“[Zeitgeist] film-maker Peter Joseph can be credited for one thing, itâ€™s flawlessly utilizing Dale Carnegieâ€™s yes-yes technique to influence the viewer. Like any good conspiracy theorist, he starts with information that is true (yes #1), follows with information that is apparent enough to make the viewer question previous dogma (yes #2) and inserts his interpretation of what is driving those occurrences (in this case, that the US government intentionally detonated the twin towers). One major distinction between a conspiracy theory and a valid explanation is that conspiracy theories rarely work inversely as deduction. As a Math Professor of mine loved to recite, proving all poodles are dogs does not prove all dogs are poodles.”
Hilariously, you can vaguely here the interviewer say in the background to Robbie ‘you seem to have done your research’. Err, yeah no he hasn’t… at all.
Of course, we can pick apart Zeitgeist and thus Robbie’s thinking around the story of Jesus in moments.
Firstly, the Bible was not written 400 years after Jesus in Italy. It’s a vast collection of documents that spans a tremendous amount of history. The story for how the Old Testament or Jewish Bible came into being as a collection of documents is not the same compared to the New Testament. The African Synod of Hippo in 393 AD approved the New Testament canon as it stands today but there’s a big difference between deciding which books are in and which are out (as they did) and actually writing it yourselves.
Much of the New Testament was written within thirty to seventy years after the time of Christ based on eye-witness accounts. Our earliest manuscripts are plentiful and very, very early by comparison to some other major figures of antiquity. Historically speaking, there is more evidence for the existence of Jesus Christ than there is for Julius Caesar. The existence of Jesus is just not in doubt by any credible historian. If he’s really interested in exploring this, Robbie would be better off reading some serious treatments of the issues rather than Dan Brown.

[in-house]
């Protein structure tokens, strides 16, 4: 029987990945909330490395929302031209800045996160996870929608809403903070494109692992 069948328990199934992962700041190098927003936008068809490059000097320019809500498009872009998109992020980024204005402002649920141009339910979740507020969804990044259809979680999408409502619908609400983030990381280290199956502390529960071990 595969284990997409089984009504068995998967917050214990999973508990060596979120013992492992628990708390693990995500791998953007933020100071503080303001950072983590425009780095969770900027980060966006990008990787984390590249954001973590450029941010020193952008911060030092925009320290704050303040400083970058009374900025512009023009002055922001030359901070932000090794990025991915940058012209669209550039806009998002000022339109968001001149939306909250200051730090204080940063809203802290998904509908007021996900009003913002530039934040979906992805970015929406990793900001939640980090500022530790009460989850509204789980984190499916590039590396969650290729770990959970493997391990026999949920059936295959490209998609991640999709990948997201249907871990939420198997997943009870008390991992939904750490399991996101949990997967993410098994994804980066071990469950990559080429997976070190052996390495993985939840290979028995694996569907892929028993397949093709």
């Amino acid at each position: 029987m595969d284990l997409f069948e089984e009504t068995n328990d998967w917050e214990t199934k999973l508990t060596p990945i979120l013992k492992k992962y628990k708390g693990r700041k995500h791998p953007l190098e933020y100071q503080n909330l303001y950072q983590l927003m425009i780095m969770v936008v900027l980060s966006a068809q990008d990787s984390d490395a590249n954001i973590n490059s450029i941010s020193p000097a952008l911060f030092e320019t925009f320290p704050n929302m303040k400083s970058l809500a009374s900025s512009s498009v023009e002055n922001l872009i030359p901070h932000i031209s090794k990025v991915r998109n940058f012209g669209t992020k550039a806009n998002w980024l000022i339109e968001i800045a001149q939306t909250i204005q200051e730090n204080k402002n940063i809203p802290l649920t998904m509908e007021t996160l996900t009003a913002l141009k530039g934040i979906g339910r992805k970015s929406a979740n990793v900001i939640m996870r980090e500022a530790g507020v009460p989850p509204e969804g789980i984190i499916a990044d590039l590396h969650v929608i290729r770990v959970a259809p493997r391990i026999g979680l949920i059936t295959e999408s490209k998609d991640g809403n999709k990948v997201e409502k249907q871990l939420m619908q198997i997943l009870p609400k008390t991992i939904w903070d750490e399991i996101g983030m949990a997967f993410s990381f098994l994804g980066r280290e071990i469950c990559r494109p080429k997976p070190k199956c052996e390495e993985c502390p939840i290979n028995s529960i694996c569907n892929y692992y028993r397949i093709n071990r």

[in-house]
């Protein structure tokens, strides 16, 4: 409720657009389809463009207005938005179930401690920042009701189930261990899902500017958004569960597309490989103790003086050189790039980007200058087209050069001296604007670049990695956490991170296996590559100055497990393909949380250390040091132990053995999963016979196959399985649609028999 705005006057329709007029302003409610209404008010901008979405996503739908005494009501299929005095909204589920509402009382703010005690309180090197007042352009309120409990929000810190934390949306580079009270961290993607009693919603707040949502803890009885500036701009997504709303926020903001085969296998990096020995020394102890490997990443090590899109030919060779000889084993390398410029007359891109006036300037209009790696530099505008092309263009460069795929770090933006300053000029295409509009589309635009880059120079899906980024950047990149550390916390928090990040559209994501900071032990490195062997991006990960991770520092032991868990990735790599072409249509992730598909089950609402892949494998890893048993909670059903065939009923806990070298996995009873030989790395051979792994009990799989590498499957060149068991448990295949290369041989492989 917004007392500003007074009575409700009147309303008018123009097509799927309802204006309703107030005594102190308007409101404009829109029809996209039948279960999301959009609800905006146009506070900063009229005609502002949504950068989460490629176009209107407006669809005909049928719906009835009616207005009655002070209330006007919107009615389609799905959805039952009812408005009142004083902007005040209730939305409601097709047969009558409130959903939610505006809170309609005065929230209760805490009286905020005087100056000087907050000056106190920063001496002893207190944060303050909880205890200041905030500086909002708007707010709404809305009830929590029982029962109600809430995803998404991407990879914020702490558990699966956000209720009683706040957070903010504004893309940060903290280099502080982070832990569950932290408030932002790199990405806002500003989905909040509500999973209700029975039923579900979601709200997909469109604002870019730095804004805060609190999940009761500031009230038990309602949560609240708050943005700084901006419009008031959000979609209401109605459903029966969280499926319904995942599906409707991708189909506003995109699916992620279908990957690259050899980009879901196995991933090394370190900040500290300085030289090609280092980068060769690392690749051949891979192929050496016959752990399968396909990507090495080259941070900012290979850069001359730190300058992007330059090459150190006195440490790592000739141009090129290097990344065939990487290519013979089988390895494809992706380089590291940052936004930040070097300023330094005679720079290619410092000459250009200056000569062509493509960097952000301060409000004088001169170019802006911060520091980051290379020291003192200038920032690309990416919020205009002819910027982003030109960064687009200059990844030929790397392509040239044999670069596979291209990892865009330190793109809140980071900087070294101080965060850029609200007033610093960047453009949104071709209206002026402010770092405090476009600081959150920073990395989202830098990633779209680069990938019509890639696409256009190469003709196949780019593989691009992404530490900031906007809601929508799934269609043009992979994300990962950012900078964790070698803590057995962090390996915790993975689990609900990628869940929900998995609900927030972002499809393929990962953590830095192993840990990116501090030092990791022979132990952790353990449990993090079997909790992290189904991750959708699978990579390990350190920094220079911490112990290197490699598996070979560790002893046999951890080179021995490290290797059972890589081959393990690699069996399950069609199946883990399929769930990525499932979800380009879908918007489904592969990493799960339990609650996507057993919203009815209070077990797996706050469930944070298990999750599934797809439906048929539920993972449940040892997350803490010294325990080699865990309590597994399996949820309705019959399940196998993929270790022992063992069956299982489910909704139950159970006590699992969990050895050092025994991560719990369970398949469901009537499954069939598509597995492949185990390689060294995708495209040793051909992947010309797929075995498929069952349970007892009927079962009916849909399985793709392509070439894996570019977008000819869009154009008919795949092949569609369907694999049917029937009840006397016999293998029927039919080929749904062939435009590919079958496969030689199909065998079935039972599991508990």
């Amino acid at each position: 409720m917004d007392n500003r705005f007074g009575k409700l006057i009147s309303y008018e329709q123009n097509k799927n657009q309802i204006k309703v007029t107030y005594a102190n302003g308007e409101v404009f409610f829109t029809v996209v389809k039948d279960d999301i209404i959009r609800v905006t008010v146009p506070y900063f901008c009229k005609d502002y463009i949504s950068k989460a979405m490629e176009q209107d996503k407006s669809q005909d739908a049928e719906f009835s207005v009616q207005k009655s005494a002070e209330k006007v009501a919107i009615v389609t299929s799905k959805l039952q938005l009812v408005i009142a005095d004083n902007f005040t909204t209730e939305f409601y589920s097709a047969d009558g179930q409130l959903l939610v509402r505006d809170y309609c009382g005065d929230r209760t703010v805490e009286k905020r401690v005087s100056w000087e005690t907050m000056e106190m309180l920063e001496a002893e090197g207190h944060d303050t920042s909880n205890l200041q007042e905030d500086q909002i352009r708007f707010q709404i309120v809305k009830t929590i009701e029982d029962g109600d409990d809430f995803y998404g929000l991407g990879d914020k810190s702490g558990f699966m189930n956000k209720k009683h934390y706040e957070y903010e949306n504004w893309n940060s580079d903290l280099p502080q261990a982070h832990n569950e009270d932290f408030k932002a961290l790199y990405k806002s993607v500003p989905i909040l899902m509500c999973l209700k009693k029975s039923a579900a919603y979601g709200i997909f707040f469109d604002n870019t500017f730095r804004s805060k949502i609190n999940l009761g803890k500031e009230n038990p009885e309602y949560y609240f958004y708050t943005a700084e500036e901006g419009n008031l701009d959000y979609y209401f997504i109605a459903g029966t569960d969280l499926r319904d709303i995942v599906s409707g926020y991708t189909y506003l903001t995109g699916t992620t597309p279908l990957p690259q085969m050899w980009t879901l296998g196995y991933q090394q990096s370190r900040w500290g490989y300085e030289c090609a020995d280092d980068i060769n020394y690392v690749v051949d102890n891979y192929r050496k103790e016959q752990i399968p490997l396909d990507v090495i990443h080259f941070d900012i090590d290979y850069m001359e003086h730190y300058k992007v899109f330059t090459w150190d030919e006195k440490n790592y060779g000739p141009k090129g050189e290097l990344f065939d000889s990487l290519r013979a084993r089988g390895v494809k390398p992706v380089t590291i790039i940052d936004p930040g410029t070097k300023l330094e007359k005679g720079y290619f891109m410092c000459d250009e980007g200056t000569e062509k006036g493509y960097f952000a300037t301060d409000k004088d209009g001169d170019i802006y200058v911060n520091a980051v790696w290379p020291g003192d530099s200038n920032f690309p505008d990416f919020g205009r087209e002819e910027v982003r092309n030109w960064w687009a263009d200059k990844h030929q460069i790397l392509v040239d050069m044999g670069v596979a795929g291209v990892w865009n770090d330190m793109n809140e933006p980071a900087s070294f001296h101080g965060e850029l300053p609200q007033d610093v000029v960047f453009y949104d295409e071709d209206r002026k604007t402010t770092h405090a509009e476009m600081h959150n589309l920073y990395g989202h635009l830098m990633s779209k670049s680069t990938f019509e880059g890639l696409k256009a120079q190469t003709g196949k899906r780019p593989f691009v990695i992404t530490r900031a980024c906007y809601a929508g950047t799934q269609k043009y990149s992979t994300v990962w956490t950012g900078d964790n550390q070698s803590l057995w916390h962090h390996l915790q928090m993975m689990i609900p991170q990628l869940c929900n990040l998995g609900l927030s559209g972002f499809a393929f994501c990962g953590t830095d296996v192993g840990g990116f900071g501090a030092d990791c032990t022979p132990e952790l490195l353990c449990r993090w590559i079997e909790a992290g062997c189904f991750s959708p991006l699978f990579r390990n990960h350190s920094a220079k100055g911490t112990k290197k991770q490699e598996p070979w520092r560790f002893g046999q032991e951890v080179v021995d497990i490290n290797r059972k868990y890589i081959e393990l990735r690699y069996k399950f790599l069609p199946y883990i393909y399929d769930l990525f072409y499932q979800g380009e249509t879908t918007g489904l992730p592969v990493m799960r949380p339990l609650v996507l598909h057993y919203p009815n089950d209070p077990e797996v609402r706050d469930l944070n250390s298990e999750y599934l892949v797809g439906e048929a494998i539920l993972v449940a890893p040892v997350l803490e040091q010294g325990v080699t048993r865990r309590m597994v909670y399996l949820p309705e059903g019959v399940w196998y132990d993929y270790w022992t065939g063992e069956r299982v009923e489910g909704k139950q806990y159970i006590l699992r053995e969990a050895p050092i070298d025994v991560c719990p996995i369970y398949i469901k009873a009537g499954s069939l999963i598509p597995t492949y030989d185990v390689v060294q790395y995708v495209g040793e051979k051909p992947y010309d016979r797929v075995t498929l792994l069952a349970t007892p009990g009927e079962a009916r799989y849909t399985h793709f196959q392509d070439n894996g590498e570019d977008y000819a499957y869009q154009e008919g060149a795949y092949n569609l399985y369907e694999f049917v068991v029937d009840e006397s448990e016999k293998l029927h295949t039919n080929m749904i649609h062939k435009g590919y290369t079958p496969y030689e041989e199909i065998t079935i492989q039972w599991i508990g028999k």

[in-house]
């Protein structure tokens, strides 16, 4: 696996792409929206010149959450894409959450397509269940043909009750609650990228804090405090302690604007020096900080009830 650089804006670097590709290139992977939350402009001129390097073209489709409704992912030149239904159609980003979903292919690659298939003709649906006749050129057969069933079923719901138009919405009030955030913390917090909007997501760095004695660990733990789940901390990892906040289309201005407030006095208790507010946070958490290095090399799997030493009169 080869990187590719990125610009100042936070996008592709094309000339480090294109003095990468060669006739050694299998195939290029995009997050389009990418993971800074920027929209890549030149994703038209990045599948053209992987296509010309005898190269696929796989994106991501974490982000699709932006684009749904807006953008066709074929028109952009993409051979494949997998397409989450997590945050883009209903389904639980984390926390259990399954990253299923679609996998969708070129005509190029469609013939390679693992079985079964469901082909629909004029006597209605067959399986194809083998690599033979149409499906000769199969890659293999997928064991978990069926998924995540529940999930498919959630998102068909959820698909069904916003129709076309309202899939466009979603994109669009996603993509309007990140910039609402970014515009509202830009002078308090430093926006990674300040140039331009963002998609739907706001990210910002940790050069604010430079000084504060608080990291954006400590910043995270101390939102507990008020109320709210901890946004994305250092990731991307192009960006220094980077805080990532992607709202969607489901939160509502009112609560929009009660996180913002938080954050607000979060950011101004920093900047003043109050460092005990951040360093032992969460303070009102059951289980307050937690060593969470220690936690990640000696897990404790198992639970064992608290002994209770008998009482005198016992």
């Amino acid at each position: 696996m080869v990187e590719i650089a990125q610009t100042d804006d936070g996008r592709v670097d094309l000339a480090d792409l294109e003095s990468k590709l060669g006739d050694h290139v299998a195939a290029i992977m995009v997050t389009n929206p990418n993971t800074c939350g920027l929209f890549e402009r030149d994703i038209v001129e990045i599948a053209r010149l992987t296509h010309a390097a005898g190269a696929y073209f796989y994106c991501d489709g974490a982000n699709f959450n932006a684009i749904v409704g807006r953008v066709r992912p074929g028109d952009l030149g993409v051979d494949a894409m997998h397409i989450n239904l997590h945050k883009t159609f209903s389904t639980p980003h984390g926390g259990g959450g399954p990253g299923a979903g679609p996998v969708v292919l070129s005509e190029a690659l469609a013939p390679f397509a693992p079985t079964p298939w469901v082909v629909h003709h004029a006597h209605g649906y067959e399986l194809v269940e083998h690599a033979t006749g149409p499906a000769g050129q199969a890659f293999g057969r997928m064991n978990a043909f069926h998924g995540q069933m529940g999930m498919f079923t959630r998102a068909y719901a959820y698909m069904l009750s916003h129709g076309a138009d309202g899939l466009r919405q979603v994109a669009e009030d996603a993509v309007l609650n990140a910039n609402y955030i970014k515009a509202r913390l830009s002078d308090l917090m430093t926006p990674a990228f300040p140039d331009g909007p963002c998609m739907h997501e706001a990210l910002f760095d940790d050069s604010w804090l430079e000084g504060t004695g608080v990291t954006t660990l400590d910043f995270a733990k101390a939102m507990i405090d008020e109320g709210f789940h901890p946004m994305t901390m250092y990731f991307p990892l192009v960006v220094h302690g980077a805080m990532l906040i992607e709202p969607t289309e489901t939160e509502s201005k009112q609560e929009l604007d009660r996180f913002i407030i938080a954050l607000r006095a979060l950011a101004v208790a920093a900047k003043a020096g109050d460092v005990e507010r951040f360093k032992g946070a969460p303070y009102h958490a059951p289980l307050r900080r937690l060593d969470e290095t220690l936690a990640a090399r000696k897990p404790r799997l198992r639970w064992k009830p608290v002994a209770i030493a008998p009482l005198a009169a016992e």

If he did do that, he’d be quickly able to pick holes in the Roman control argument himself since the earliest manuscripts come from a time much earlier than any attempt by the Romans under Constantine to use Christianity as a cultural force and means of control. Such conspiracy theories just don’t add up at all.
So, there you have it, Robbie fans. What the song is about is a conspiracy theory and not knowing whether Jesus really existed or not based on Robbie taking in such pretty outlandish stuff all in the search ‘of a bit of magic in my life’.
The very simple answer to Robbie’s questioning is that Zeitgeist and films and books like it might be great fun, but they don’t have a shred of worth in terms of history and actual concrete reality of what went on 2,000 years ago.
I still think it’s an interesting song and it’s given me lots to talk about with young people in this parish – not just the Jesus references, but the whole area of self-image ‘looking good naked’ as Robbie describes it and rejecting your own reflection, as well as an incarnational faith that values physical presence and bodies in general. All worth a bit of time and thought.